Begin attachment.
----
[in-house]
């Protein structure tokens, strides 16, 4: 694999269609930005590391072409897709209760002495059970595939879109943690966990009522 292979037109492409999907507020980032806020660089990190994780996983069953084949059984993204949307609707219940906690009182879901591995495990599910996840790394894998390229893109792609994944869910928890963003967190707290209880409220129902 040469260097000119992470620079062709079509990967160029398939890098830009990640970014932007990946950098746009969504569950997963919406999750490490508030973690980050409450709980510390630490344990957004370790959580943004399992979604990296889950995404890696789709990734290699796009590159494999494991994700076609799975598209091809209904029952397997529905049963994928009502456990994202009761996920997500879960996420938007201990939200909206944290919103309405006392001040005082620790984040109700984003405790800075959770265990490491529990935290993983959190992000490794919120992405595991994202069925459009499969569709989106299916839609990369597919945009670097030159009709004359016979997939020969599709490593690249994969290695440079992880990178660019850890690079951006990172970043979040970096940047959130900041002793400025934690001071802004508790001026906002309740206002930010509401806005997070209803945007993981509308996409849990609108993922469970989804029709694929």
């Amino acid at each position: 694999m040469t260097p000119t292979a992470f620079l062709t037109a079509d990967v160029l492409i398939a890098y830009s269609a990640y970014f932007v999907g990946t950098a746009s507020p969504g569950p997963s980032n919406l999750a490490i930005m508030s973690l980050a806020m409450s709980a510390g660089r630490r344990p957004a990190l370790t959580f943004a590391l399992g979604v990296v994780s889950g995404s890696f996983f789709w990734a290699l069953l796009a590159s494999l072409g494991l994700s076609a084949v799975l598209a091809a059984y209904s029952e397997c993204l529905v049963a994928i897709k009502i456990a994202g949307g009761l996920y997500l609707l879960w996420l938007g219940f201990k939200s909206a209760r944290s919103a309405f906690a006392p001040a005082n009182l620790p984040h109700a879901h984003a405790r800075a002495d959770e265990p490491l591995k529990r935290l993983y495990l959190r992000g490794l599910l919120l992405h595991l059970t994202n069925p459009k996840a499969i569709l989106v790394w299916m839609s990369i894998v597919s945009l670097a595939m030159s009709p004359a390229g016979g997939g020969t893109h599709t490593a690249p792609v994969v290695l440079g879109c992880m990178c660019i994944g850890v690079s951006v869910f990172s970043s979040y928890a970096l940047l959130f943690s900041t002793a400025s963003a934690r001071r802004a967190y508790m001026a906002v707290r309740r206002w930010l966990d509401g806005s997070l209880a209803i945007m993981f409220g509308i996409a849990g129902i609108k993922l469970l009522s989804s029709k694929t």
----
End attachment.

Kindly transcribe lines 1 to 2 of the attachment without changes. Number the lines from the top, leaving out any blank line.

[in-house]
């Protein structure tokens, strides 16, 4: 694999269609930005590391072409897709209760002495059970595939879109943690966990009522 292979037109492409999907507020980032806020660089990190994780996983069953084949059984993204949307609707219940906690009182879901591995495990599910996840790394894998390229893109792609994944869910928890963003967190707290209880409220129902 040469260097000119992470620079062709079509990967160029398939890098830009990640970014932007990946950098746009969504569950997963919406999750490490508030973690980050409450709980510390630490344990957004370790959580943004399992979604990296889950995404890696789709990734290699796009590159494999494991994700076609799975598209091809209904029952397997529905049963994928009502456990994202009761996920997500879960996420938007201990939200909206944290919103309405006392001040005082620790984040109700984003405790800075959770265990490491529990935290993983959190992000490794919120992405595991994202069925459009499969569709989106299916839609990369597919945009670097030159009709004359016979997939020969599709490593690249994969290695440079992880990178660019850890690079951006990172970043979040970096940047959130900041002793400025934690001071802004508790001026906002309740206002930010509401806005997070209803945007993981509308996409849990609108993922469970989804029709694929």